|Apoptosis and Immune System - URA 1961 CNRS|
|HEAD||SUSIN, Santos A. Dr. / firstname.lastname@example.org|
|MEMBERS||SUSIN, Santos A. DR2 CNRS, ARTUS, Cédric Post-doc, BARBIER, Sandrine PhD student
BOUHARROUR, Aïda PhD student, BOUJRAD, Hanan PhD student, ROBERT, Nadine Staff technician
AYTAC, Marie-Dominique Part time secretary
Programmed cell death (PCD) is essential for the development and maintenance of cell homeostasis. Aberrations in apoptosis signaling pathways result in a variety of pathological conditions and are common in cancer cells. In fact, cellular changes leading to inhibition of apoptosis play an essential role in tumor development. The elucidation of the apoptotic pathways is thus an important area of study that may provide insight into the causes of drug resistance and facilitate the development of novel anticancer therapies. The Apoptosis and Immune System team is devoted to performing an exhaustive work characterizing both the principal agents involved and the pathways implicated in caspase-independent cell death. Our research work has developed in two main directions:
Aim 1.- A first aspect, mainly performed in normal and leukemic primary B-cells, reports the cellular and biochemical mechanisms regulating the least understood form of caspase-independent cell death: type III or necrosis-like PCD. Our data demonstrate that CD47-mediated PCD proceeds via the induction of atypically regulated mitochondrial alterations that are independent from some of the major apoptotic effectors, such as Bax, Bak, Bim and the caspases. Indeed, our results are the first published incidence of massive mitochondrial alterations induced without the involvement of caspases, the Bcl-2 family of proteins, or the release of apoptogenic proteins from mitochondria.
Aim 2.- A second part of our work addressed molecular and mechanistic questions related to the function of the mitochondrial protein AIF, a bifunctional NADH oxidase involved in mitochondrial respiration and caspase-independent apoptosis. Our research project on AIF leads to the understanding of the molecular mechanisms regulating its mitochondrial release and to the characterization of two new AIF isoforms (AIFsh and AIFsh2). More recently, we integrated our results into a caspase-independent cell death pathway controlled by AIF: alkylating DNA-damage mediated death. Employing a large panel of gene knockout cells, we identify two essential molecular links between PARP and AIF: calpains and Bax (see figure below).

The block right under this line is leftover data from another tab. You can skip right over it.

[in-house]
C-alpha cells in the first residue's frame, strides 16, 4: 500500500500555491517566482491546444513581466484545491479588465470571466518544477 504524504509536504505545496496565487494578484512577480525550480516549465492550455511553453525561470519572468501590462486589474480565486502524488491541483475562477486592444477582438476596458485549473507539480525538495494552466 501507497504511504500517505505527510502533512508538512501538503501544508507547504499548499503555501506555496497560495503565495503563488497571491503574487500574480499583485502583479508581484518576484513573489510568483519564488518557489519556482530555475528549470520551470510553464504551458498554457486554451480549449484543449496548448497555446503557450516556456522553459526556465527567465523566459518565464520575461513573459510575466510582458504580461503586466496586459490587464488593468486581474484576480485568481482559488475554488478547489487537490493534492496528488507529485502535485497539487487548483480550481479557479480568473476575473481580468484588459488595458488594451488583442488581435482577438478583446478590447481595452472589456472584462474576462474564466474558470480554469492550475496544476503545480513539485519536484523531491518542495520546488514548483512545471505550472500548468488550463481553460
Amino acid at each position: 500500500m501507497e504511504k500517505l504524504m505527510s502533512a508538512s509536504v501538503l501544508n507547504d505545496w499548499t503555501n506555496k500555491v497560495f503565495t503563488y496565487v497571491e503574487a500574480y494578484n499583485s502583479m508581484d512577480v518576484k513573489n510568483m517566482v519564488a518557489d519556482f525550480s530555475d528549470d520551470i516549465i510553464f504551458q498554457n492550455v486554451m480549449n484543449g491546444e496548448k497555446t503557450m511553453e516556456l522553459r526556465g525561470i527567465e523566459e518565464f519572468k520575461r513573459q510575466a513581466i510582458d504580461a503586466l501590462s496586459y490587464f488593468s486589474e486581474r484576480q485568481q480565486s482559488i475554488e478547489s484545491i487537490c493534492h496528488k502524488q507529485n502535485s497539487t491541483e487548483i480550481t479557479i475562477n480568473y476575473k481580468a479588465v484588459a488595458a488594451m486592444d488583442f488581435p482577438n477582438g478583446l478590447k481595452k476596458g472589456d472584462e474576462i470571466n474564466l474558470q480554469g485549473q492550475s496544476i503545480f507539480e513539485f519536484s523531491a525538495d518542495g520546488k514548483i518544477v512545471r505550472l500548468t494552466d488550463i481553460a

Keywords: Apoptosis, Apoptosis Inducing Factor (AIF), Cancer, leukemia, Caspase-independent cell death
1.- Moubarak RS, Yuste VJ, Greer PA, Menissier-de Murcia J, and Susin SA. 2007. Sequential Activation of PARP-1, Calpains, and Bax is Essential in AIF-Mediated Programmed Necrosis. Molecular and Cellular Biology, vol. 27, pp. 4844-4862. PMID: 17470554
2.- Bras M, Yuste VJ, Roué G, Barbier S, Sancho P, Virely C, Rubio M, Baudet S, Esquerda JE, Merle-Béral H, Sarfati M, and Susin SA. 2007. Drp1 Mediates Caspase-Independent Type III Cell Death in Normal and Leukemic Cells. Molecular and Cellular Biology, vol. 27, pp. 7073-7088. PMID: 17682056
3.- Delettre C, Yuste VJ, Moubarak RS, Bras M, Lesbordes-Brion, J-C, Petres S, Bellalou J, and Susin SA. 2006. AIFsh, a novel apoptosis-inducing factor (AIF) pro-apoptotic isoform with potential pathological relevance in human cancer. Journal of Biological Chemistry, vol 281, pp. 6413-6427. PMID: 16365034
4.- Delettre C, Yuste VJ, Moubarak RS, Bras M, Robert N, and Susin SA. 2006. Identification and characterization of AIFsh2 a novel mitochondrial apoptosis-inducing factor (AIF) isoform with NADH oxidase activity. Journal of Biological Chemistry, vol 281, pp. 18507-18518. PMID: 16644725
5.- Yuste VJ, Moubarak RS, Delettre C, Bras M, Sancho P, Robert N, d’Alayer J, and Susin SA. 2005. Cysteine protease inhibition prevents mitochondrial Apoptosis-Inducing Factor (AIF) release. Cell Death and Differentiation, vol 12, pp. 1445-1448. PMID: 15933737
Activity Reports 2007 - Institut Pasteur
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